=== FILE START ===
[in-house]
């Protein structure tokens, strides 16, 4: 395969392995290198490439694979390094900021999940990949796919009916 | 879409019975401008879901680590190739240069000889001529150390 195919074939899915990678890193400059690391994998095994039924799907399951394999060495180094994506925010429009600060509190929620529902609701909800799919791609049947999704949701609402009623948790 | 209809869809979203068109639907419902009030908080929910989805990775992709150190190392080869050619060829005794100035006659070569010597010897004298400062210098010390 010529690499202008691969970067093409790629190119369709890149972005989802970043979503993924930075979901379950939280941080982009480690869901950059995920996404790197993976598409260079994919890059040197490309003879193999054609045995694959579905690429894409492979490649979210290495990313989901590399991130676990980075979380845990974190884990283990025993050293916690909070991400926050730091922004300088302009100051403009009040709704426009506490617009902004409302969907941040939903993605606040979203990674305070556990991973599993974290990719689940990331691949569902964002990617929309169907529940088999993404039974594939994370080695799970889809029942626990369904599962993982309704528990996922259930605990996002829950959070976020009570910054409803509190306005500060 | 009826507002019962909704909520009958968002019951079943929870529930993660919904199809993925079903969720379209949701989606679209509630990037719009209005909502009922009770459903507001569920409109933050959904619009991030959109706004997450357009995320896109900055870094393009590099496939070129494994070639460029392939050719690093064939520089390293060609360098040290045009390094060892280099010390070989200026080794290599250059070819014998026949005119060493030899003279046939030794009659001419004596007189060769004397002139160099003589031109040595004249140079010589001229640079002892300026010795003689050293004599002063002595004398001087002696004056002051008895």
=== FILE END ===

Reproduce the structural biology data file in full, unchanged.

[in-house]
């Protein structure tokens, strides 16, 4: 395969392995290198490439694979390094900021999940990949796919009916 | 879409019975401008879901680590190739240069000889001529150390 195919074939899915990678890193400059690391994998095994039924799907399951394999060495180094994506925010429009600060509190929620529902609701909800799919791609049947999704949701609402009623948790 | 209809869809979203068109639907419902009030908080929910989805990775992709150190190392080869050619060829005794100035006659070569010597010897004298400062210098010390 010529690499202008691969970067093409790629190119369709890149972005989802970043979503993924930075979901379950939280941080982009480690869901950059995920996404790197993976598409260079994919890059040197490309003879193999054609045995694959579905690429894409492979490649979210290495990313989901590399991130676990980075979380845990974190884990283990025993050293916690909070991400926050730091922004300088302009100051403009009040709704426009506490617009902004409302969907941040939903993605606040979203990674305070556990991973599993974290990719689940990331691949569902964002990617929309169907529940088999993404039974594939994370080695799970889809029942626990369904599962993982309704528990996922259930605990996002829950959070976020009570910054409803509190306005500060 | 009826507002019962909704909520009958968002019951079943929870529930993660919904199809993925079903969720379209949701989606679209509630990037719009209005909502009922009770459903507001569920409109933050959904619009991030959109706004997450357009995320896109900055870094393009590099496939070129494994070639460029392939050719690093064939520089390293060609360098040290045009390094060892280099010390070989200026080794290599250059070819014998026949005119060493030899003279046939030794009659001419004596007189060769004397002139160099003589031109040595004249140079010589001229640079002892300026010795003689050293004599002063002595004398001087002696004056002051008895």